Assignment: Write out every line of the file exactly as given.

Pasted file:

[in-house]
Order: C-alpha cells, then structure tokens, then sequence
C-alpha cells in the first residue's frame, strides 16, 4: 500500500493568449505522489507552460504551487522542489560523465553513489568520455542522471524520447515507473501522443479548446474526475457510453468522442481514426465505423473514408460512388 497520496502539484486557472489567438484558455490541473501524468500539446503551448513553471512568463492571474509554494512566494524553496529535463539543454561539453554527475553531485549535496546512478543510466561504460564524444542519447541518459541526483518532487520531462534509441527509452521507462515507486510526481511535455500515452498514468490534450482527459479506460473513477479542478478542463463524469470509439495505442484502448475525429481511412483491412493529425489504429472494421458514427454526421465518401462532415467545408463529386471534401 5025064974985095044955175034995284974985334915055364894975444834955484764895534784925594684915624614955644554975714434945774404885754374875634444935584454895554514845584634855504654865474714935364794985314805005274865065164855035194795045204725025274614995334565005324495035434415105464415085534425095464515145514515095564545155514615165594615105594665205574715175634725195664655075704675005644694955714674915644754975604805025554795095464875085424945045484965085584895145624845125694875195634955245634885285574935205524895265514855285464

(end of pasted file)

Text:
[in-house]
Order: C-alpha cells, then structure tokens, then sequence
C-alpha cells in the first residue's frame, strides 16, 4: 500500500493568449505522489507552460504551487522542489560523465553513489568520455542522471524520447515507473501522443479548446474526475457510453468522442481514426465505423473514408460512388 497520496502539484486557472489567438484558455490541473501524468500539446503551448513553471512568463492571474509554494512566494524553496529535463539543454561539453554527475553531485549535496546512478543510466561504460564524444542519447541518459541526483518532487520531462534509441527509452521507462515507486510526481511535455500515452498514468490534450482527459479506460473513477479542478478542463463524469470509439495505442484502448475525429481511412483491412493529425489504429472494421458514427454526421465518401462532415467545408463529386471534401 5025064974985095044955175034995284974985334915055364894975444834955484764895534784925594684915624614955644554975714434945774404885754374875634444935584454895554514845584634855504654865474714935364794985314805005274865065164855035194795045204725025274614995334565005324495035434415105464415085534425095464515145514515095564545155514615165594615105594665205574715175634725195664655075704675005644694955714674915644754975604805025554795095464875085424945045484965085584895145624845125694875195634955245634885285574935205524895265514855285464